It’s gotten to the point where normal individuals struggle to identify themselves as being different or “random”. This was quite the problem for me in my time in middle school, otherwise known as the frightening, formative years when we were desperately trying to distinguish ourselves from the rest of our peers.

I would be having a perfectly decent conversation with one of my classmates, when they would arbitrarily interject some word or phrase into the discussion.

Me (looking out the window): It looks like it’s going to rain.

Anonymous companion: Yeah, those clouds don’t look to good.

Me: I agree. And I think I just heard some thun-

Anonymous companion: Pineapples!

Me: What?

Anonymous companion: Oh, I’m sorry! I’m just so random! My mom just says I’m unique that way. I dunno what came over me.

In retrospect, I pity my anonymous companion for feeling the need to deviate from societal norms simply for appreciation and respect. Why must we ever change who we are and what we do unless it infringes on the rights, personal safety, or happiness of others?

Why does it matter that I enjoy apple pie just as many others do? Why does it matter that I strive for a well-paying career in order to obtain financial stability in the future? Just because many others have chosen the same path that I have doesn’t reduce its personal value.

In essence, we can continue to celebrate rebellion and the creative deviation from the norm. After all, how else are we to expand our intellectual horizons? However, let us not harshly judge normalcy, for it is the common glue that binds us all together.  Why can’t we appreciate the neutrality of normalcy?

In-Flight Redemption- Part II

Previously on In-Flight Redemption: Having just awoken from a deep slumber, our young protagonist has clumsily spilled water on her in-flight companion. Needles to say, she is mortified.

My panic and utter mortification dispelling my previous drowsiness and lethargy, I exclaimed, “I’m so sorry!”

I must have looked sufficiently devastated and mortified, because she brushed off the incident a few seconds later.

“It’s alright,”

“No, but really I am sorry. I can’t believe-”

“As a mom, I’ve had worse stuff spilled on me. Trust me,” she said with a wink. Throughout the duration of the flight, I inundated Kelly with spare napkins, apologetic glances, and polite conversation, with which I strove to redeem myself in some way.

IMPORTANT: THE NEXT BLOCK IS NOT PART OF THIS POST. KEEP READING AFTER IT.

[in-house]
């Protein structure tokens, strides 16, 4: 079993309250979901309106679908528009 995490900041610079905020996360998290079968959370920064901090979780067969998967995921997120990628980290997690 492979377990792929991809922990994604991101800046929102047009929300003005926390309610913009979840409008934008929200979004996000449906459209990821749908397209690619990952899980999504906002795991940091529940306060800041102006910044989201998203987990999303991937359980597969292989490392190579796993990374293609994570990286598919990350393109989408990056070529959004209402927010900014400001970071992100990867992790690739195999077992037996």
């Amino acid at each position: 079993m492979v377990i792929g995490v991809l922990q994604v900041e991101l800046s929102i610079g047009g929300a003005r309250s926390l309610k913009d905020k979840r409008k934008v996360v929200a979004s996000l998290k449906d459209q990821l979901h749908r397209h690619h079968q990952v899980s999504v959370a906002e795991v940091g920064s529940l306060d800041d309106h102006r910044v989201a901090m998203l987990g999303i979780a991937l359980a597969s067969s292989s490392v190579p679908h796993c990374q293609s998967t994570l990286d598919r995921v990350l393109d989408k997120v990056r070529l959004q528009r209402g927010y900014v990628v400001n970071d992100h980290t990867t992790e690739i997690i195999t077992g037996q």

In spite of her quick dismissal of the event, I spent the remainder of the flight cursing my immense stupidity. I vowed to never again fall asleep on flights. Never again would anyone experience the accidental wrath of spilled water on my behalf! Never again would I feel the need to apologize excessively! I would surely learn from my mistakes! I would!

Although my rousing thoughts did douse some of the immense embarrassment and shame I was experiencing, I looked forward to the end of the flight. So that the memory would begin to fade until it was nothing more than an embarassing event in the distant past.

And eventually, my dream came true. We began our swift descent into Atlanta, Georgia. And while I was certain that this woman would never want to see me again, she handed me her business card and prompted me to look her up if I needed any medical experience. Saying I was awe-struck by her generosity is an understatement.

When we finally got to our feet, we shook hands, and proceeded to exit the flight. At the terminal outside, I was greeted by my mother and grandmother, who smiled at me cheerfully. They wouldn’t be smiling if they knew what’d I done, I thought mournfully.

Just as we were about to catch our next flight, one of the workers at the airport held a very familiar looking purse up and claimed that someone had left it in their seat. After scrutinizing the stylish bag for several moments, I realized that it belonged to none other than Kelly, my in-flight companion! But wait. She had left it here, which meant… she wouldn’t have it at the wedding.

Alarm signals started flashing inside my head, urging me to action. It’s only been a few minutes since we’ve left the flight. She can’t be very far. I just need to find her.

I quickly took the purse from the worker, claiming that I knew who it belonged to, and rushed into a bustling crowd of suitcases and travelers. Determined that I find the elusive dermatologist before she left the airport, I keenly observed the confusing mass of individuals, before I finally saw her slender form moving  from a distance. Thinking of nothing else but the purse in my hands and the woman before me, I bolted towards her, yelling, “Miss Kelly! Miss Kelly! I have your purse!”

Obviously startled to hear her name from some stranger, Kelly whipped around to see me frantically waving her purse.

“Y-you left this back in the plane,” I continued panting from the excitement and sprinting.

Quickly realizing what had happened, Kelly’s eyes widened in wonder and happy surprise.

“Thank you so much! I don’t know what I would’ve done without it!”

“You’re welcome, Miss Kelly,” I replied, nearly bursting with pride.

I guess I’d finally gotten my in-flight redemption.